#content.Index-page {
  overflow: visible;
}
11. Changing overflow to visible.png

Perfect!

Our poster block is now completely visible AND overlapping both index sections!

Let’s check this out on tablet:

12. Result in tabket.png

Cool, cool.

And on phones?

13. Result in phones.png

Ok, things get a bit messed up here.

Let’s create a media query for screens smaller than 640px to tweak the margin value:

@media screen and (max-width: 640px) {
  #block-yui_3_17_2_1_1562678483269_22255 {
    margin-top: -100px;
  }
}
14. Setting up a media query.png

Alright! Awesome!

Option #2: Using a relative value

Ok, now what if instead of using a fixed pixel number we make things more relative.

Let’s do exactly the same thing we did before, but change the margin-top from pixels to percentage:

#block-yui_3_17_2_1_1562678483269_22255 {
  margin-top: -35%;
}
#content.Index-page {
  overflow: visible;
}
15. Using percentage instead of pixels.png

That’s about the same position as before, let’s check tablets!

16. Checking tablet.png

Nice! And phone screens?

17. Checking phones.png

Perfect!

We don’t even need to set a media query for this. Win!

Option #3: Using a different property

I don’t know if you noticed but by using the margin property we were able to “pull” upwards not only the poster block but everything else inside that bottom section as well.

That method doesn’t leave any gaps or extra spacing.

But what if you WANT that gap?

In that case, you’re better off using the transform property.

We’ll keep the exact same code as before.

The only difference is that we’ll be switching the margin-top for transform: translateY()

That translateY() function is going to allow us to move our block vertically from its original position.

#block-yui_3_17_2_1_1562678483269_22255 {
  transform: translateY(-80%);
}
#content.Index-page {
  overflow: visible;
}
18. Using transform instead of margin.png


That’s why this method leaves a gap below the block, because that’s where the block originally was positioned. The poster moved 80% upwards from its original place, but the space remains:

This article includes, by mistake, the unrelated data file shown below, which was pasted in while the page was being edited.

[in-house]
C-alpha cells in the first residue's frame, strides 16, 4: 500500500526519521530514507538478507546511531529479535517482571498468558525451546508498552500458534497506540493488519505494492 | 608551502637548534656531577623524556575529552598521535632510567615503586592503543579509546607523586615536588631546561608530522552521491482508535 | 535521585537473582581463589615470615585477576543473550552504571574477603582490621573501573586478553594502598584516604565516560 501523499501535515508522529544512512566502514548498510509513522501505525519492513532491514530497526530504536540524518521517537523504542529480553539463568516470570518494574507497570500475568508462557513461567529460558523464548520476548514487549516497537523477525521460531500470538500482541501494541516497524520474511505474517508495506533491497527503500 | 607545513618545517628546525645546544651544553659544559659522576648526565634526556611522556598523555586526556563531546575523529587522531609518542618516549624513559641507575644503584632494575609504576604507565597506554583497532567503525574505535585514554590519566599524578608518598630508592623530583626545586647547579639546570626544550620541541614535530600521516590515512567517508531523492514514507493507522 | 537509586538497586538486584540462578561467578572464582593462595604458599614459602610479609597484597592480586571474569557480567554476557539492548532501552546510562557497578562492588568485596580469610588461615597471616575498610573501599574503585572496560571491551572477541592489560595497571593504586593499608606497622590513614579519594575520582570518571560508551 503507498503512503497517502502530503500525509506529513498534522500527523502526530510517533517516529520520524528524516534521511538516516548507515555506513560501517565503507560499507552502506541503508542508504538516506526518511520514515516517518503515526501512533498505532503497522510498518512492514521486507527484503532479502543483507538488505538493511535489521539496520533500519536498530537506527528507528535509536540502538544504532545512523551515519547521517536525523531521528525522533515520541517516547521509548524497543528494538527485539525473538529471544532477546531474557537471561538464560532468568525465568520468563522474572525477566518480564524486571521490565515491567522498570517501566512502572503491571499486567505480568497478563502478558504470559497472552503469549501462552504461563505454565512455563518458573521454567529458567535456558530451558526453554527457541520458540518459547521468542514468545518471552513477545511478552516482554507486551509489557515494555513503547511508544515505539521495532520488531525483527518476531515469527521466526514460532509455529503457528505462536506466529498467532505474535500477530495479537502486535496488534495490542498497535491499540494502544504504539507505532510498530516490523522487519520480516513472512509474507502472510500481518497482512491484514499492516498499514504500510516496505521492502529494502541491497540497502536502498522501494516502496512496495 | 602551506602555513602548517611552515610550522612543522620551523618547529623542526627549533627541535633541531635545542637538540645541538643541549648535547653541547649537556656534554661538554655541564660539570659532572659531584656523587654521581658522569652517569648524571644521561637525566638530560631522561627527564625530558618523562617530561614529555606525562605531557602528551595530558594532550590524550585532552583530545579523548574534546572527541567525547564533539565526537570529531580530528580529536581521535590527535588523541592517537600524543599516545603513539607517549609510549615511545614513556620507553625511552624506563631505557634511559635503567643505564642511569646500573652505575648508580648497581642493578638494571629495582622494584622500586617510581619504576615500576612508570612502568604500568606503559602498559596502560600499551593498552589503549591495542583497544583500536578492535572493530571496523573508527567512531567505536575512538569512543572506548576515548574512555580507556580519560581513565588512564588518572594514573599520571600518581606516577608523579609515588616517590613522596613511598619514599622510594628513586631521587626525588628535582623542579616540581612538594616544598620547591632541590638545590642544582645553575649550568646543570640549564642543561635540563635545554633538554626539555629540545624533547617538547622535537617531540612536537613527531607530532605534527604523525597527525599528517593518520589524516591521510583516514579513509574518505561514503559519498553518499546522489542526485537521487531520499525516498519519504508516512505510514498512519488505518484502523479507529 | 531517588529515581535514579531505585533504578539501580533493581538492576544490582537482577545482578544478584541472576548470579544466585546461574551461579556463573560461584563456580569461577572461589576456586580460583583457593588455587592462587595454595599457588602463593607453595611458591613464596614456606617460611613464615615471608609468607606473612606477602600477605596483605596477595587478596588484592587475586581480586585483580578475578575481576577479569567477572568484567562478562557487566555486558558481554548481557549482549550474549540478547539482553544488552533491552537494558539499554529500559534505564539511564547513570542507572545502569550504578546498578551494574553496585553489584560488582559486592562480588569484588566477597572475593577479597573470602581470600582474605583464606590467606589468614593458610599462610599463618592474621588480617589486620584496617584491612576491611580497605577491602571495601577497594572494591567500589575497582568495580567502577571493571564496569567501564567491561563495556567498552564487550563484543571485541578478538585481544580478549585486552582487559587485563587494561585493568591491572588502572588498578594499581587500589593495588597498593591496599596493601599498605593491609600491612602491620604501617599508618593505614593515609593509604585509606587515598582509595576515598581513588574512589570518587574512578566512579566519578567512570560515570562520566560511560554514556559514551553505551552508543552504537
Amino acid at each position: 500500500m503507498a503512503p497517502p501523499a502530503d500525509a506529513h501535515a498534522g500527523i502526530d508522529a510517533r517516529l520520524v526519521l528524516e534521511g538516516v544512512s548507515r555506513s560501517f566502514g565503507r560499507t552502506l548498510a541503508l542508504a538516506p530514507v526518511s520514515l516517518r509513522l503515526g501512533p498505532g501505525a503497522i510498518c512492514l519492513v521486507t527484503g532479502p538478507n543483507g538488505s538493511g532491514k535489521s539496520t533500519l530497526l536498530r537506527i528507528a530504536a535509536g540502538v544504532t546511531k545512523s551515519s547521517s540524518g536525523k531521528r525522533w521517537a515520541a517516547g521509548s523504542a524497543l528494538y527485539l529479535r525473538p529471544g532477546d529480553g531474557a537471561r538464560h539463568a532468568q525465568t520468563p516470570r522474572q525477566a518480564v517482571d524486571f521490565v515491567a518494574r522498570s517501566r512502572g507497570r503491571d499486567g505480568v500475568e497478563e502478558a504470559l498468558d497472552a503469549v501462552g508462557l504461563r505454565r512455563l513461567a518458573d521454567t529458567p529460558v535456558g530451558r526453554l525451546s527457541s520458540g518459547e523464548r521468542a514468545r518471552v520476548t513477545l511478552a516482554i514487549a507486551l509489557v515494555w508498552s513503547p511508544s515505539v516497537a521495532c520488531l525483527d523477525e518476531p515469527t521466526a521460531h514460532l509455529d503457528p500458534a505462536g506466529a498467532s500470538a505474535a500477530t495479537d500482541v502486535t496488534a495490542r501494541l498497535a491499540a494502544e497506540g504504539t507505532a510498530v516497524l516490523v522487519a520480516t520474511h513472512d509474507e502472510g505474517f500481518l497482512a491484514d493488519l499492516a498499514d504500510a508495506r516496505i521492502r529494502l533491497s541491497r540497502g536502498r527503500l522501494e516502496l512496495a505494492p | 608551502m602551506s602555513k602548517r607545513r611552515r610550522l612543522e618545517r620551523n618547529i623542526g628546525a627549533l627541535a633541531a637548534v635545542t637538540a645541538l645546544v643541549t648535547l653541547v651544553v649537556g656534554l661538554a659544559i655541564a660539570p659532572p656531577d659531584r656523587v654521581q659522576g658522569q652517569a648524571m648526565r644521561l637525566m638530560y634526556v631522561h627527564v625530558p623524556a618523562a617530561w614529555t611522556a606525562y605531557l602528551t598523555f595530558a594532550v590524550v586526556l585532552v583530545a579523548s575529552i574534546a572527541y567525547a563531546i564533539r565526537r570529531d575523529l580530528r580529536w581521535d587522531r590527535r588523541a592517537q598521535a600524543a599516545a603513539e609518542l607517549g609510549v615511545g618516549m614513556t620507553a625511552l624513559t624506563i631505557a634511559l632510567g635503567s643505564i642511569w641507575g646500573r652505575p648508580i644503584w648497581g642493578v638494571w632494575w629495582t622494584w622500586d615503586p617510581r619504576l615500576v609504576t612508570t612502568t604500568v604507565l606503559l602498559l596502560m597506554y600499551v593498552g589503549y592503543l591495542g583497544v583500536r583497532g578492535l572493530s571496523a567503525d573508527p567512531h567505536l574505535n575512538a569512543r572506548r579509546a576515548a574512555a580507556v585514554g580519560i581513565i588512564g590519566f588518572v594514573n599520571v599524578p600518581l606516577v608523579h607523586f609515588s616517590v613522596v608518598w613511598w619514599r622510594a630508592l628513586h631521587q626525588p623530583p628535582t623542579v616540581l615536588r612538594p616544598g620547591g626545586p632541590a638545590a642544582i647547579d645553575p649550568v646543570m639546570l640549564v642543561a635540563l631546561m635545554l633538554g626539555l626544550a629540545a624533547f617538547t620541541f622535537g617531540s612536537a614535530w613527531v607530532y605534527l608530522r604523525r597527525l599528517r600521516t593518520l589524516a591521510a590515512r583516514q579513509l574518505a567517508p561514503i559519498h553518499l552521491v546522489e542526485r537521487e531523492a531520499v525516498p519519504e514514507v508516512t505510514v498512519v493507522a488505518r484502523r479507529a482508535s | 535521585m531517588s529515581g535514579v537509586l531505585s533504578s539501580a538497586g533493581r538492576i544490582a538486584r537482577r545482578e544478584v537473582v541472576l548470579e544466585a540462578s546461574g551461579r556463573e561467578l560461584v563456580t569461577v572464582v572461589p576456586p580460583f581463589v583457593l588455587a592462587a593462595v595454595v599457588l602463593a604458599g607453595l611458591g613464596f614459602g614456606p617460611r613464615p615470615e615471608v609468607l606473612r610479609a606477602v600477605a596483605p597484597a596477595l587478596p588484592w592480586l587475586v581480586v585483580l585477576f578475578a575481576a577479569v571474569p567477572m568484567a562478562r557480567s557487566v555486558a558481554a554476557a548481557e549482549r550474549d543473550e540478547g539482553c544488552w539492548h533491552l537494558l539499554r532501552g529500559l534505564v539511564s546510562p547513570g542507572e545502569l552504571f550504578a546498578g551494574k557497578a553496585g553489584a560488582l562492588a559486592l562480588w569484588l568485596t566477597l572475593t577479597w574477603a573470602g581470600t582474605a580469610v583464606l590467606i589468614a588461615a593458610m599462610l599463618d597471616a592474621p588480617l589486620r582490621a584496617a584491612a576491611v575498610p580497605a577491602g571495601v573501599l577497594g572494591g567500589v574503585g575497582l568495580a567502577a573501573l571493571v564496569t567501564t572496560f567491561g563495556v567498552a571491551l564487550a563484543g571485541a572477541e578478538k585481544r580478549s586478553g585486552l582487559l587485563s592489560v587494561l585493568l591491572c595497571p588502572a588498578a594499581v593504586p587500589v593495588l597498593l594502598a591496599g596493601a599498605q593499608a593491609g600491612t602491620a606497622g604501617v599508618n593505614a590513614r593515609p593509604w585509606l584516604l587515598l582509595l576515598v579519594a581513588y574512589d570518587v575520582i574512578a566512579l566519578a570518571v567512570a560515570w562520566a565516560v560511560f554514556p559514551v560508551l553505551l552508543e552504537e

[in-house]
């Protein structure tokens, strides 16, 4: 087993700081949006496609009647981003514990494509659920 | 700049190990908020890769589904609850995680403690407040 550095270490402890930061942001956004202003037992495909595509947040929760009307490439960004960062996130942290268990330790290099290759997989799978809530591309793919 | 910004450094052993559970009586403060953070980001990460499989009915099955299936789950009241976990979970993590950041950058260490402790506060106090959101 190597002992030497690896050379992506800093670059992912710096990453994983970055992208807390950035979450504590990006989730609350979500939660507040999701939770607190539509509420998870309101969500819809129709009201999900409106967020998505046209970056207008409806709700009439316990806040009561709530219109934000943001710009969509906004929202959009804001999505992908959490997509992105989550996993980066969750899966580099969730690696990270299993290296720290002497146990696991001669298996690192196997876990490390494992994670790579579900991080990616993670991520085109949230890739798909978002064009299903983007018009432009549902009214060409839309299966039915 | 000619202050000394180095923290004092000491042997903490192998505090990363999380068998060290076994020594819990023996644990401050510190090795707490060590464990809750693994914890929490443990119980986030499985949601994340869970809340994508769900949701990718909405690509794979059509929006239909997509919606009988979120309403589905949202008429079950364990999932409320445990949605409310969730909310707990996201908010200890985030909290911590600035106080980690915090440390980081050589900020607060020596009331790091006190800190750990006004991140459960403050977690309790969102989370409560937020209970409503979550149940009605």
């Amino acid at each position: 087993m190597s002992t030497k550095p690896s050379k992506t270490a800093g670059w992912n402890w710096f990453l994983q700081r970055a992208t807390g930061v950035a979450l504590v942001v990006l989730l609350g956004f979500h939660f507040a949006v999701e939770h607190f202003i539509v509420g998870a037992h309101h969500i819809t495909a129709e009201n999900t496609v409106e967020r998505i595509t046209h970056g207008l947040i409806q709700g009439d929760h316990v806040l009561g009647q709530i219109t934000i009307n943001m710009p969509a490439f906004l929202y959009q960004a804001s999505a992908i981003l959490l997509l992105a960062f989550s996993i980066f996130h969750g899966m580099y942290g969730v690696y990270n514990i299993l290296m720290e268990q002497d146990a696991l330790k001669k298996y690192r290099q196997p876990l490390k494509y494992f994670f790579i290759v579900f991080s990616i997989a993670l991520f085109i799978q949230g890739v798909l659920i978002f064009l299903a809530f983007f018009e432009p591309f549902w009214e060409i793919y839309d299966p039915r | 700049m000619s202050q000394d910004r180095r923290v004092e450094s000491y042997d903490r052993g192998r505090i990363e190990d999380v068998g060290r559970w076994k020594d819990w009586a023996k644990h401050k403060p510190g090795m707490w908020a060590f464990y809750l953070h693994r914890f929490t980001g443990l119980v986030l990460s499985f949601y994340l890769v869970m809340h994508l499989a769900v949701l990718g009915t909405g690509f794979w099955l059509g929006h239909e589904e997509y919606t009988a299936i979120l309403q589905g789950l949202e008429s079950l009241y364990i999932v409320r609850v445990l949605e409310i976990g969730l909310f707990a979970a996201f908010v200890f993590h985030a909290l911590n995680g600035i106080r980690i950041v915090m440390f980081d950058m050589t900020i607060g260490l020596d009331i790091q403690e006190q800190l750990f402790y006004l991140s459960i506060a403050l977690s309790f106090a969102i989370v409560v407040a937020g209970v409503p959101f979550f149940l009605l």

18. Where it moved from.png


Now, let’s take a look at this layout on tablets:

19. Checking tablets.png

Ok, and let’s see this on phone screens:

20. Checking phones.png

Awesome!

Now you know you have this alternative if you WANT to have that gap below your overlapping element.

“What if I want to overlap a block that’s on the top section?”

Great question!

The process is exactly the same, with a few variations.

  • You’ll need to use the corresponding block ID and section ID that matches the section you’re targeting

  • Set margin-bottom instead of margin-top, so instead of “pulling” your block upwards you basically reduce the space that the block can occupy, without altering its size.

  • Or use a positive number instead of a negative one if you’re going with the translateY() function, so your element gets pushed downwards.

 

Until next time,

B.

 

Full code

/*OPTION #1: USING A FIXED VALUE*/
#block-yui_3_17_2_1_1562678483269_22255 {
  margin-top: -200px;
}
#content.Index-page {
  overflow: visible;
}
@media screen and (max-width: 640px) {
  #block-yui_3_17_2_1_1562678483269_22255 {
    margin-top: -100px;
  }
}

/*OPTION #2: USING A RELATIVE VALUE*/
#block-yui_3_17_2_1_1562678483269_22255 {
  margin-top: -35%;
}
#content.Index-page {
  overflow: visible;
}

/*OPTION #3: USING A DIFFERENT PROPERTY*/
#block-yui_3_17_2_1_1562678483269_22255 {
  transform: translateY(-80%);
}
#content.Index-page {
  overflow: visible;
}